On today’s episode of Creative Space, I’m sharing a new step in my creative journey: freeing my voice. For 8 long years, I didn’t talk about my epilepsy diagnosis publicly, and repressing it had a lot of unintended consequences, including blocking my creative flow.
I hope my experience and insight can serve to help anyone else out there who may be feeling stuck creatively.
I only went public about my epilepsy a month ago, with an article I wrote called “What Living With Epilepsy is Really Like,” and you can read that here if you’re interested.
The minute I took that scary step, I felt so much freer. Like a huge weight was lifted off of me.
And the more I allowed myself to examine the impact of hiding my story, I saw how it changed my whole creative trajectory—I gave up music slowly, which really hurt my soul. (If you’re interested in hearing about this, check out the podcast episode all about it, “The Impact of Epilepsy On My Creative Journey.”)
So now, I’m in the process of freeing my voice, both physically (by working with a vocal coach for the first time in decades) and creatively (by being unafraid to write through what I’m going through).
I also found a little inspiration on the day of recording this podcast when I listened to Jay Shetty interview Paris Hilton about her memoir, and how she turned pain into purpose. His podcast is incredible, one of the best, and this episode is so powerful. You can listen here.
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0:54—The freedom of opening up about epilepsy
1:20—The fears I fought through
2:25—We all heal in different ways at different paces
3:11—How giving up music chipped away at me
4:13—Burying my own voice
5:00—The journey to reclaiming my voice
5:22—In vulnerability comes healing and empowerment
5:32—Jay Shetty + Paris Hilton interview about turning pain into purpose
6:37—How sharing our story can create a better world
7:40—Asking God for guidance
7:57—Getting on the mic at Ron DiSilvestro’s Studio 4 Workshop
9:00—Making the decision to resume vocal training
9:21—Freeing my emotional AND physical voice
10:00—Why we should all train our voice to open up creatively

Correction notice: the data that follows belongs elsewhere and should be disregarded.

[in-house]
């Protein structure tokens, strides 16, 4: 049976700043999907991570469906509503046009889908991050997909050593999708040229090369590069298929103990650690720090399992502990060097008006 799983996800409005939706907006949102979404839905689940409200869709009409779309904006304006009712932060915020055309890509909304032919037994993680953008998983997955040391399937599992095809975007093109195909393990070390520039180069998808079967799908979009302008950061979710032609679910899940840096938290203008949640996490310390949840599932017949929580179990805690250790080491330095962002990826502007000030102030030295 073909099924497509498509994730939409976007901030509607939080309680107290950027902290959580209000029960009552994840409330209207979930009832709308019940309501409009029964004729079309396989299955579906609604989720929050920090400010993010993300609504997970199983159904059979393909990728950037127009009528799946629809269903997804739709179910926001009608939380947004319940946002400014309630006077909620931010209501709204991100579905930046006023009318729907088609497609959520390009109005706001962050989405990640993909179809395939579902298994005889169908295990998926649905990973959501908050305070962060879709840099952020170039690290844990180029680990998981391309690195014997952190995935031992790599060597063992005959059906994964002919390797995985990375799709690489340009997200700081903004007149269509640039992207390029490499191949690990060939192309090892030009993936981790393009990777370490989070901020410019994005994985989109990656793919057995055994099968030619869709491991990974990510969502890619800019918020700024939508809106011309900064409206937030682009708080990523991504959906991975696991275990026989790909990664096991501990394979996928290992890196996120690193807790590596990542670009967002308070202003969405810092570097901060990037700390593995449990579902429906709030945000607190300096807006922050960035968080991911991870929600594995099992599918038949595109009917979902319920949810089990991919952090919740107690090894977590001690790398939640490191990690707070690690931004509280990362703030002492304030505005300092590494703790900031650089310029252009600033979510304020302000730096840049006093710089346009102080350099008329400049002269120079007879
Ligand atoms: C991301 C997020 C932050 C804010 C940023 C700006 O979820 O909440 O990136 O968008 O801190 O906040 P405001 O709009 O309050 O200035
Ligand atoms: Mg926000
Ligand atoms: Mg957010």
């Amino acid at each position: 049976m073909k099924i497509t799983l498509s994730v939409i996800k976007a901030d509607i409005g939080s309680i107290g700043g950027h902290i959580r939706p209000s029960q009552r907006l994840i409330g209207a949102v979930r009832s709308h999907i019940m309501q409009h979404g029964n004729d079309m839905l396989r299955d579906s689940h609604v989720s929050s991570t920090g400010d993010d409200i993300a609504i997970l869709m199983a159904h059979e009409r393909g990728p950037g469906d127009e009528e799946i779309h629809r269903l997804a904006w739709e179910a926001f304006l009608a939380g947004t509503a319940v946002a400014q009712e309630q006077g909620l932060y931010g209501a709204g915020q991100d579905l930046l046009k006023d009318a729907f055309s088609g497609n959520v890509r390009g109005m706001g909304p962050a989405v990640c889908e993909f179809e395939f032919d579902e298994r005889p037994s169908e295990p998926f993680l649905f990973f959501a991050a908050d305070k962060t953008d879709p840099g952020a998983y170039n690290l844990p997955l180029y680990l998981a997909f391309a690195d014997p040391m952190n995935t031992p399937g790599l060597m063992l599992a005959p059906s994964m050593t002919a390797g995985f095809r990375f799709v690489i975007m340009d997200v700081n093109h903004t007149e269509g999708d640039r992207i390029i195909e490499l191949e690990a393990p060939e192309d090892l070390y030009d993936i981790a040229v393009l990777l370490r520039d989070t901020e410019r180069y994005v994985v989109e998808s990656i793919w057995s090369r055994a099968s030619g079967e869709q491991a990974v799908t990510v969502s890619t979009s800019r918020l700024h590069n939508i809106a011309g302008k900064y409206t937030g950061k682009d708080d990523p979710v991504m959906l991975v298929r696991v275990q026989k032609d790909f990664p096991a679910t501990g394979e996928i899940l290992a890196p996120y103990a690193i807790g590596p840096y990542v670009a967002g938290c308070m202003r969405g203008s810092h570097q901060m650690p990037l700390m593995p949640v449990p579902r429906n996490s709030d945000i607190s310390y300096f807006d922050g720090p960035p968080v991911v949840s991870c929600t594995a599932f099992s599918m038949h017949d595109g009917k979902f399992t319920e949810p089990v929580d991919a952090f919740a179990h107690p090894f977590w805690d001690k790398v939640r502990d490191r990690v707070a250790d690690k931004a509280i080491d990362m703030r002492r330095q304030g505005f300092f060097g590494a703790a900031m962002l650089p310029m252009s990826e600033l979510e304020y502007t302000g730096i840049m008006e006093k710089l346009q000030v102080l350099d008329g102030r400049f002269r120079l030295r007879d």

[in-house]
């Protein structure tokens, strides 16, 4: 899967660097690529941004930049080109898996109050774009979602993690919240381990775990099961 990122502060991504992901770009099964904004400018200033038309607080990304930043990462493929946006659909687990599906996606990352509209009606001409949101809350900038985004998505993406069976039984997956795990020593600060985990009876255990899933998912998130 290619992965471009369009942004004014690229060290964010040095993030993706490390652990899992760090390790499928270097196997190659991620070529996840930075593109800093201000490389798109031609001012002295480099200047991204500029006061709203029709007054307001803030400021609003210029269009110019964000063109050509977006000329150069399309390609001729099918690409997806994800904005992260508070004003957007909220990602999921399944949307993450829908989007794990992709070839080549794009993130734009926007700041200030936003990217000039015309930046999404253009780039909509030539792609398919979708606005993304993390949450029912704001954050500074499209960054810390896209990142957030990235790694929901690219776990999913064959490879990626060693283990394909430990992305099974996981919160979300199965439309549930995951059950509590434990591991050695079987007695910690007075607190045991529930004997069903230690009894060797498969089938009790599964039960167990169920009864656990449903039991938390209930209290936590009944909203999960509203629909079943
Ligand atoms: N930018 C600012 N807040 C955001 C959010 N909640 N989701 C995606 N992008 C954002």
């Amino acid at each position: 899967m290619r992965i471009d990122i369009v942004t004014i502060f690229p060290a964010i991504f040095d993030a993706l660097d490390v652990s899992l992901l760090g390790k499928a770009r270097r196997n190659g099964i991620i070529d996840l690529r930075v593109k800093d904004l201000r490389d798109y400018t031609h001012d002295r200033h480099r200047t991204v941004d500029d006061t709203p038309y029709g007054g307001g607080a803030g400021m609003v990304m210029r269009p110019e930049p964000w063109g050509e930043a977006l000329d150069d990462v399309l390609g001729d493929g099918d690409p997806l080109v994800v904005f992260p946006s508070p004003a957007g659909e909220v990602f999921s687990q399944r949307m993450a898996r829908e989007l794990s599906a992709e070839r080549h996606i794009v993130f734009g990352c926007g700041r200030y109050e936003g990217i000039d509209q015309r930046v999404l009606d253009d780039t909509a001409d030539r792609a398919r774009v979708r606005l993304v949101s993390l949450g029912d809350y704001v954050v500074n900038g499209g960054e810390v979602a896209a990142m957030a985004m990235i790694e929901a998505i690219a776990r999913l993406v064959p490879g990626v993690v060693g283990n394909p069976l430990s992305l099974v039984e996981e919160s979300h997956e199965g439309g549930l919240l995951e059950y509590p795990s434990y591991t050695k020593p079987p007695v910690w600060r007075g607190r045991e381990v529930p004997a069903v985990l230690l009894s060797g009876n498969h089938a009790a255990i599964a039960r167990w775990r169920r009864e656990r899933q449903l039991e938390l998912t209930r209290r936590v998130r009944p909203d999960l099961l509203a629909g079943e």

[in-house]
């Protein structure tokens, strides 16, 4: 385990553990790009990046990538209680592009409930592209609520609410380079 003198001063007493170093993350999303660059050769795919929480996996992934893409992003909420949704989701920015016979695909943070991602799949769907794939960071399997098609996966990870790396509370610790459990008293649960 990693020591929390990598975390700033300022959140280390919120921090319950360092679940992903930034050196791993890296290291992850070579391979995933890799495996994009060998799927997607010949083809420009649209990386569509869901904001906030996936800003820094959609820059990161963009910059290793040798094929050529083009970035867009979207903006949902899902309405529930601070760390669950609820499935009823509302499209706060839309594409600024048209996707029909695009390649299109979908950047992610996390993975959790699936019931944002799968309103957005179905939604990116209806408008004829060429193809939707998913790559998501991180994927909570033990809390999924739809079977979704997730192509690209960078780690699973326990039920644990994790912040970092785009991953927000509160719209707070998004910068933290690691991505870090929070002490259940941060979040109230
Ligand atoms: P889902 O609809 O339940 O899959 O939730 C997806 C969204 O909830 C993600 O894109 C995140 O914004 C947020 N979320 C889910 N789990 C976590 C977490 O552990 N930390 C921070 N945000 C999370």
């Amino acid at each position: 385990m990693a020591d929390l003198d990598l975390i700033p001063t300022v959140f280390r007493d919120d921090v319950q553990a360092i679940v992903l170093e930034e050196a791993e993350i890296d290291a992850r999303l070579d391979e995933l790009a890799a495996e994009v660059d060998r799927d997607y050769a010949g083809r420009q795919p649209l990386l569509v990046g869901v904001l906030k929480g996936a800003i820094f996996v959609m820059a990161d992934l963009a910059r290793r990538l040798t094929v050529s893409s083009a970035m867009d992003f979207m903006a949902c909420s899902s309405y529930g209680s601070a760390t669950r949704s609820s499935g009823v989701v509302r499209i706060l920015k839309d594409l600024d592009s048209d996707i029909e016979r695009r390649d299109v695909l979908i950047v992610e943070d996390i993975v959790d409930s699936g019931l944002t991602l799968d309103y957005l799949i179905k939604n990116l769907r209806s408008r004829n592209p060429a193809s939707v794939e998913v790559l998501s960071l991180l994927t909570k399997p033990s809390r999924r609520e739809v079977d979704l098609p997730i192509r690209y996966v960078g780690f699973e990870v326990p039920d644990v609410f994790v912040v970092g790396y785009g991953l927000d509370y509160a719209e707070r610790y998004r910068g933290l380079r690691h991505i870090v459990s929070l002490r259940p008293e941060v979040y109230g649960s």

Hello, everyone and welcome to another episode of creative space, a Podcast where we explore, learn and grow in creativity together. My name is Jennifer Logue, and today, we are talking about freeing the voice. And in particular, the story of how I'm freeing my voice. I hope it helps anyone out there who might be struggling to free their voice as well, both their creative voice as well as their physical voice, which are both connected, by the way, and I'll get to that later in the episode. It's been a little over a month, since I first went public about being diagnosed with epilepsy. I wrote an article on my website and shared it not only on my personal social channels, but my LinkedIn as well. It was scary, but it was so freeing, a huge weight was immediately lifted. If you're interested in reading it, I'll link to it in the show notes. This was something I had been keeping to myself, for the last eight years of my life, mainly out of fear. Fear of being turned down for work was the main one, we all need money to survive. And outside of what I earn, I don't have financial support. And this is especially difficult as a single woman. But that's another story for another day. Then there's this fear of never finding love. Dating is already difficult, but add on managing epilepsy and the stigma it carries this decision to go public could impact that even more. Long story short, there was a lot of risk with my decision to be open about my epilepsy, personally, socially, romantically career wise. But despite all of this, and all of the other fears that held me back from doing this for eight long years, it was so worth it. Now, do I recommend everyone who's going through something to immediately go public, so that they can feel better to know, we all heal in different ways, at different paces. At this particular point in my life, it was quite clear that this was something I had to do in order to move forward. The process of being ready for this took eight years though, I wouldn't have been ready for this even a year ago. All this time, I'd been working on myself, you know and to be ready to be open. And that journey is going to be different for everyone. But now the cats out of the bag. What's next? Something I discussed on the podcast as a follow up to the article was how epilepsy changed my creative journey. I stopped seeing a career in music as a viable option. And out of necessity for stability. Somewhere in my life. I focused on working a nine to five job and cast music aside, I began labeling it as a hobby. And I guess, in my sadness, I started practicing less and less. I stopped performing, I stopped recording. And that slowly chipped away at my spirit. Whether I realized it at the time or not sure, I was working in creative jobs versus Metro is the arts and culture editor, and then as a copywriter in the agency world. But I wasn't expressing myself. My own voice. My own experience started getting buried, as I put all of my passion and purpose into supporting everyone else. Now, I don't regret that time at all, especially my time at Metro. It was probably the most enriching part of my life up until now. I learned so much and got so inspired. I got to experience Philly in such a unique way. And advertising has made me such a better creative. It's made me so much more disciplined in my creativity. It's made me fall in love with creativity on such a deep level. But now it's time for me to bring all of this together and start being an artist again. That means a lot of different things for a lot of different people. But for me, it means sharing my story, my experience through writing, and through music, being vulnerable, being truly vulnerable in the art I'm creating. Because in that, in that vulnerability comes healing, in that comes empowerment, not only for myself, but for others as well. And on that note, I want to take a second to talk about a podcast episode I listened to you today that relates to this topic, the good that can come out when we talk about things that are painful. The podcast is Jay Shetty is on purpose. And I've been a fan for a while now. He always seems to have an episode that relates exactly to what I'm going through at a particular moment in time. Anyway, I recently interviewed Paris Hilton about her memoir, where she opens up about the physical, verbal and sexual abuse, she suffered for two years at an emotional growth boarding school, a link to the episode because it's so powerful. I can't do it justice here. Her story is very different from mine. But what I loved is how she turned pain into power. I also love what Jay says in the episode about talking about things that are painful. He says if we start giving ourselves more grace, and judge ourselves less, and share our story, despite the fear of being judged by others, we as a result will judge others less and give others more grace when they share their stories. So there's this potential to create a more compassionate society. But change begins with being compassionate with ourselves. So imagine that when we are vulnerable and open with our pain, expressing it freeing our voice, we as a result will judge others less will be more compassionate on the receiving end. So in time, the world will be a safer space for all of us to be open. It's a beautiful thought. And I had to share it here in the context in this conversation about freeing the voice. So please give the episode a listen, if you get a chance. I'll link to it in the show notes. But back to sharing my story through writing and music. The path is revealing itself slowly, being closer to God than I've ever been. I make every decision with him now. I get quiet. I listen. And I asked for his guidance and showing me the way. One step was signing up for a recording course at Studio four. It happens to be run by the last producer, I recorded a song with the incredible run diesel Destro. And given it was a recording course, I wasn't expecting to be doing anything, just learning and taking notes. So you can imagine, when Ron asks me if I wouldn't mind singing at the session to test out different mics and to display different vocal recording techniques. I was not ready at all, my voice had cobwebs all over it. But I said yes. Anyway, the end product was far from perfect. On my end, he's a master. But it gave me confidence. I as a vocalist wasn't too far gone from where I left off. But I had this other urge while I was standing there in the vocal booth to start training with a vocal coach again. And in the last month, I've started that process as well. And it feels so right. I don't know what to expect, but it just feels like I'm on the right path. What I've learned in this short time is that I wasn't only feeling trapped emotionally from not talking about epilepsy. But repressing my story impacted my singing voice as well. Heck, even my speaking voice. I've been carrying so much tension in my neck, shoulders, tongue. And all of this affects your speaking and your singing voice. And that tension adds up over the course of eight years, especially when you throw in a global pandemic and everything else that's been going on. So I'm back to the basics. I've been singing since I was eight. years old, but I'm approaching this training as if I am brand new. I'm taking baby steps. I'm tearing down all the bad habits that I have. So I can release that tension rebuild. See how it makes me a better human and a better artist? Why am I sharing this? Well, I think it can help artists from all mediums go deeper in their craft, by taking the time to work on their voice, their actual physical voice, I think it can really help you know, in your ability to express yourself. We are vocal creatures. And when the voice is trapped physically, I think it blocks whatever we're creating as well. I highly recommend if you have the time and resources to do a vocal course of sorts, even if it's just public speaking. I can't tell you how much more connected to my spirit. I already feel now that I'm seeing everyday again. Now that I'm taking baby steps to free my physical voice, as well as my creative voice. Anyways, that's all I have for this episode. If you have any questions for me, feel free to reach out on social media at Jennifer Logue. And if you like the podcast, please, please, please leave a review on Apple podcasts so more people can discover it. I appreciate your support so much. My name is Jennifer Logue and thanks for listening to this episode of creative space. Until next time,